A far cry from luxury

Prisoners and the poor were the previous occupants of the new Blackberry Hill homes win Bristol.

The luxury Blackberry Hill housing being developed by Linden Homes on Manor Road, Fishponds is quite a turnaround from the site’s grim history.

Originally known as Stapleton Prison the buildings under conversion were once cell blocks in an internment camp for Dutch and Spanish sailors and others sympathetic to the American cause during the War of Independence (1775-1782). And during the Napoleonic Wars (1803-15) it was expanded to house captured French soldiers, who had to help build new wings to their prison. 

They ran their own market to earn pocket money. In 1808, Mr Birtle, Secretary of the Bristol Society for the Suppression of Vice, wrote that ‘They wished to intrude on me a variety of devices in bone and wood of the most obscene kind, particularly those representing a crime ‘inter Christianos non nominandum‘, which they termed the new fashion. I purchased a few…’ [The crime ‘not mentioned among Christians‘ was a reference to anal sex and bestiality]

When the war was over the building was used as a naval store and then as a boys’ school, but not for long. When the Bristol Corporation of the Poor needed an overflow for its crowded, insanitary Workhouse in St Peter’s Hospital in what is now Castle Park, they rented then bought the buildings in 1837.

Now called Stapleton Workhouse as demand grew over the coming century and Fishponds developed an identity of its own it was gradually extended, with medical facilities and its own vegetable gardens.

Drawing of the Stapleton Workhouse by Bristol artist Samuel Loxton (1857-1922)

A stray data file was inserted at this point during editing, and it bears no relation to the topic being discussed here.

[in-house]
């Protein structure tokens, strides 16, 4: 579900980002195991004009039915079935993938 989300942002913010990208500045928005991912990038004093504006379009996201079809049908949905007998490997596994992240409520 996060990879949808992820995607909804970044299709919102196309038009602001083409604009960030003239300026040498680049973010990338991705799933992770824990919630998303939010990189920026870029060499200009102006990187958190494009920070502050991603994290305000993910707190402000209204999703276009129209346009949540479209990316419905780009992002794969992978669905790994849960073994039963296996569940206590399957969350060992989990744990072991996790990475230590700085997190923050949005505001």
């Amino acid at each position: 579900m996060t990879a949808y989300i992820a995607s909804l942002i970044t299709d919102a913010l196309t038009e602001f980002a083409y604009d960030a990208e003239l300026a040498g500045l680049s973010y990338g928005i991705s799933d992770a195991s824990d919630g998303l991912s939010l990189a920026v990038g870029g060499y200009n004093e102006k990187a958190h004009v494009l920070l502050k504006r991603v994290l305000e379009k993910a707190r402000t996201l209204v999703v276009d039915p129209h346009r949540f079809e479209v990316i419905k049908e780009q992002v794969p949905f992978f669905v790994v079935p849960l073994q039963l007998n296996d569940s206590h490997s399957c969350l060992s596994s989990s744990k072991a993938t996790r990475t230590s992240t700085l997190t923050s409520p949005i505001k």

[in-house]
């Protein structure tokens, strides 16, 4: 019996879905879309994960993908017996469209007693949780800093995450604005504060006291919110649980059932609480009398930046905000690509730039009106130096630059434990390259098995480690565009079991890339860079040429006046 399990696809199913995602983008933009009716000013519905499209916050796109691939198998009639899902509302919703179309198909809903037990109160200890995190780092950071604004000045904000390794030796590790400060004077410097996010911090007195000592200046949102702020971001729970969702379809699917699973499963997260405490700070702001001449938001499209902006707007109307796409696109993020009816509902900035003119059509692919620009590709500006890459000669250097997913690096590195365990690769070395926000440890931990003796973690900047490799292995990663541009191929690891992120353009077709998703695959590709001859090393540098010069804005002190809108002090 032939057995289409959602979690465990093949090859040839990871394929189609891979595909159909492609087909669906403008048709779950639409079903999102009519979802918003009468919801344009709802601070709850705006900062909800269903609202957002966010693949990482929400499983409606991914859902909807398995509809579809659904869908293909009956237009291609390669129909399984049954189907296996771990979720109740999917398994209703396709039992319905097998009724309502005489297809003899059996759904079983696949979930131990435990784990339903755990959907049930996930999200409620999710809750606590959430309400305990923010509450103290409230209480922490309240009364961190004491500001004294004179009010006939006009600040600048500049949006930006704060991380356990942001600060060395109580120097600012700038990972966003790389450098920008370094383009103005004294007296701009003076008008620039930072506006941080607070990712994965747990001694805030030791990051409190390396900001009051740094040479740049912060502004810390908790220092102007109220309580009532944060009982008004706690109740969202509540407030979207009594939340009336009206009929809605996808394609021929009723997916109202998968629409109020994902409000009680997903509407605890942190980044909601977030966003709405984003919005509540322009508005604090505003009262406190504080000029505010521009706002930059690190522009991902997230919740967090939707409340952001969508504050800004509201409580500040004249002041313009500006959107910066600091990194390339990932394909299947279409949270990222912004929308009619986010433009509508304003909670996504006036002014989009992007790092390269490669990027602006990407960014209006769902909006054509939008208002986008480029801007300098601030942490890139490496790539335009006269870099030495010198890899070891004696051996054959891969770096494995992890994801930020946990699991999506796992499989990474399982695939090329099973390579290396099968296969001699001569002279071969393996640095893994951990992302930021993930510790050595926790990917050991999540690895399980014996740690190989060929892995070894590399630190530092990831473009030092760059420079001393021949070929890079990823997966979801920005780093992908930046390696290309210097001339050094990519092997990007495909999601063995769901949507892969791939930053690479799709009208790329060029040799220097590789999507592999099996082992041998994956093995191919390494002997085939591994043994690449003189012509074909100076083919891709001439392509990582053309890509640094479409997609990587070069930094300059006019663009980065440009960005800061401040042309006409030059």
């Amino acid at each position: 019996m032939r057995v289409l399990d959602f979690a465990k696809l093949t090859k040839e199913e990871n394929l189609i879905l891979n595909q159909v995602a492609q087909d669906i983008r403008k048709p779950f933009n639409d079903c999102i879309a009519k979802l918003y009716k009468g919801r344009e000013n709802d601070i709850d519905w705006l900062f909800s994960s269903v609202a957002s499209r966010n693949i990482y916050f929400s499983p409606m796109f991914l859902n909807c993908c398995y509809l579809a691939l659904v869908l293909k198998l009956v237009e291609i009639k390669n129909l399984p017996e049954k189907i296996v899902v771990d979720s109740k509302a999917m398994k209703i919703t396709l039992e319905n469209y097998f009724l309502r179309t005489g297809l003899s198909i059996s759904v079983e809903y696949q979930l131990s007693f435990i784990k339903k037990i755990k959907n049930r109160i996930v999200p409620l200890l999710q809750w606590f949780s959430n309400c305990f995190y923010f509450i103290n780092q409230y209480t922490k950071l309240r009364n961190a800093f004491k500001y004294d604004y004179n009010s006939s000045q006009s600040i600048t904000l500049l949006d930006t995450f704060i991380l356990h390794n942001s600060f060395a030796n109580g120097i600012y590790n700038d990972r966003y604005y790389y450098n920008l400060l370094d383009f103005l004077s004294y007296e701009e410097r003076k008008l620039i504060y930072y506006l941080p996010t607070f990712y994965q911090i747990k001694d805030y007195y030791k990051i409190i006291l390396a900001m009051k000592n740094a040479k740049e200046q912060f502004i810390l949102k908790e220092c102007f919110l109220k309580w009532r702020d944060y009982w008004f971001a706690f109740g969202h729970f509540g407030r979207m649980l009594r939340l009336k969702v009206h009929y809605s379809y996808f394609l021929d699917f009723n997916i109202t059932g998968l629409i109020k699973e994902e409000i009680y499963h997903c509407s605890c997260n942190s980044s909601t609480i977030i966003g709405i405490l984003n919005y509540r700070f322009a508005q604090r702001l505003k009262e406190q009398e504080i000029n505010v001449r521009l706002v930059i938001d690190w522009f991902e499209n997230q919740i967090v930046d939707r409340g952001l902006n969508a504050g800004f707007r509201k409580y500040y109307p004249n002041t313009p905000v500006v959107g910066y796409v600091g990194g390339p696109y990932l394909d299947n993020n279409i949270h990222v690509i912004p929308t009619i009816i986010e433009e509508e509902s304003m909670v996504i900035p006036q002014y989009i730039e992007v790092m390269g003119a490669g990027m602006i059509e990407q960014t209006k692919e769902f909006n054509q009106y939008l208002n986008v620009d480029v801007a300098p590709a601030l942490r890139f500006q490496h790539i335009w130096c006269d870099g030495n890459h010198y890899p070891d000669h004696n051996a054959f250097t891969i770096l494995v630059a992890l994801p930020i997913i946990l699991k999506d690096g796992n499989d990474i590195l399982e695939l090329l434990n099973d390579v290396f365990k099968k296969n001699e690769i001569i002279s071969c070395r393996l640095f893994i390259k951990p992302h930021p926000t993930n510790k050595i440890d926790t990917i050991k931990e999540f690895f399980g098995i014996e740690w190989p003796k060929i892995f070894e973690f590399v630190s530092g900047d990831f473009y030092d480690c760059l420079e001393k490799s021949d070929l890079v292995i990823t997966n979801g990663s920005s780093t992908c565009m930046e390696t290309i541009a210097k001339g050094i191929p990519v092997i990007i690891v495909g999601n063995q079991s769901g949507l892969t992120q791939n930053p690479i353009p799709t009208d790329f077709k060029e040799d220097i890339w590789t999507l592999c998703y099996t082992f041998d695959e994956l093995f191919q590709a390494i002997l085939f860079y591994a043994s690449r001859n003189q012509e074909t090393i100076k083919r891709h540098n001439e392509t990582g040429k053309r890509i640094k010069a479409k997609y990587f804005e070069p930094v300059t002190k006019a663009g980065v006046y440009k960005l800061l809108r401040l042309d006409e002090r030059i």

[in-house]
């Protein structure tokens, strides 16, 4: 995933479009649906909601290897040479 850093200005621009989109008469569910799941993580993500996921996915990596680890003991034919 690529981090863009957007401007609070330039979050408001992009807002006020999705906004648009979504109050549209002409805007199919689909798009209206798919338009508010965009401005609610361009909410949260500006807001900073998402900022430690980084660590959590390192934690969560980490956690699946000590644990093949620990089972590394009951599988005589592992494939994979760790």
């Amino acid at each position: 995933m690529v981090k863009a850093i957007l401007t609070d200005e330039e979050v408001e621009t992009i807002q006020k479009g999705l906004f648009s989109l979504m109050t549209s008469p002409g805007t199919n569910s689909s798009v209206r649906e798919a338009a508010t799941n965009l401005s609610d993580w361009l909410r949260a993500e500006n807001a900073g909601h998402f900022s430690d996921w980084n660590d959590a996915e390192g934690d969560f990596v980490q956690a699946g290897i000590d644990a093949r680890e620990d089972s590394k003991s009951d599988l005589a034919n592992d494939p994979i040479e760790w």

By the time of the 1881 Census, the then Bristol Union Workhouse contained almost 2,000 men, women and children with a staff of 25 led by a Master, Irishman Richard Hughes. Among the staff, there were also six nurses to deal with ‘imbeciles’ a term then used, along with ‘idiots’, to label those we would now say had learning disabilities or suffered from forms of dementia.

Boys had a schoolmaster and assistant, and girls an infants’ school-mistresses, and there was an industrial trainer for girls and a male drill instructor. 

According to the 1881 Census the majority of inmates came from Bristol and the West Country, but there were 79 from Ireland, 37 from Wales, 31 Londoners and 7 from Scotland. Others were from as far away as America, Chile, China, France, Germany, Gibraltar, India, Italy, Newfoundland, and Nova Scotia.

The oldest inmates were 97-year-old twins Maria, a domestic servant, and her ‘imbecile’ sister Mary, and 96 year old William Chedzoy from Minehead. The youngest were four 1-year-old children, a boy and girl from Stapleton and two girls from Surrey.

The buildings went through a succession of changes during the last century, becoming first a training centre for ‘mental defectives’, then a psychiatric unit as Stapleton Hospital, before changing its name to Manor Park Hospital specialising in geriatric care.

The complex of buildings eventually merged with the Glenside Hospital next door to become Blackberry Hill Hospital in 1993.  Glenside closed in 1994 and is now the Health and Social Care campus of the University of the West of England.

Mike J

Journalist, trainer, editor; storyteller; amateur historian.

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